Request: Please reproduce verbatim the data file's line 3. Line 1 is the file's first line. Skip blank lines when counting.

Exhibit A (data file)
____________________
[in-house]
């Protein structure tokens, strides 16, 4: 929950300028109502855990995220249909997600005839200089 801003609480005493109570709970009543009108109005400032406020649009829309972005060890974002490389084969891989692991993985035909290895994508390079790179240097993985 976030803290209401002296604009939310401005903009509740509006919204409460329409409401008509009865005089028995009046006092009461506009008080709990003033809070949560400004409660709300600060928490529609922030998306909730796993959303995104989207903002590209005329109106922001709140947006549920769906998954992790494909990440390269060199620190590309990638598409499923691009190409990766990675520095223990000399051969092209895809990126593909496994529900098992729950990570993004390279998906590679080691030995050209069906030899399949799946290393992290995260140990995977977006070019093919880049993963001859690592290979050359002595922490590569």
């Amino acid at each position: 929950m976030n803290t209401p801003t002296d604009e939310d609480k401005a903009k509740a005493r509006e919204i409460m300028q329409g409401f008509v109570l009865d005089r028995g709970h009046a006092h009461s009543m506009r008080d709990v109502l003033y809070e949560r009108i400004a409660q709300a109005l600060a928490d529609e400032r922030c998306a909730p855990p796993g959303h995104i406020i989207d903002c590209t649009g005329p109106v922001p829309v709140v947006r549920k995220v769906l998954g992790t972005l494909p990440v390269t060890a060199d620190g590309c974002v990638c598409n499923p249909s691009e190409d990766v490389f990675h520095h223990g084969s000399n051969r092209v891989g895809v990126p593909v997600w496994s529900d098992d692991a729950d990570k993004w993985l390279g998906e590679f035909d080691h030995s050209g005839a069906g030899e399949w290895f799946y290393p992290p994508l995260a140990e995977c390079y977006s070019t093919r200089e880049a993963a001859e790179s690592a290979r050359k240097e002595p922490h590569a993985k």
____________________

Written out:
């Amino acid at each position: 929950m976030n803290t209401p801003t002296d604009e939310d609480k401005a903009k509740a005493r509006e919204i409460m300028q329409g409401f008509v109570l009865d005089r028995g709970h009046a006092h009461s009543m506009r008080d709990v109502l003033y809070e949560r009108i400004a409660q709300a109005l600060a928490d529609e400032r922030c998306a909730p855990p796993g959303h995104i406020i989207d903002c590209t649009g005329p109106v922001p829309v709140v947006r549920k995220v769906l998954g992790t972005l494909p990440v390269t060890a060199d620190g590309c974002v990638c598409n499923p249909s691009e190409d990766v490389f990675h520095h223990g084969s000399n051969r092209v891989g895809v990126p593909v997600w496994s529900d098992d692991a729950d990570k993004w993985l390279g998906e590679f035909d080691h030995s050209g005839a069906g030899e399949w290895f799946y290393p992290p994508l995260a140990e995977c390079y977006s070019t093919r200089e880049a993963a001859e790179s690592a290979r050359k240097e002595p922490h590569a993985k």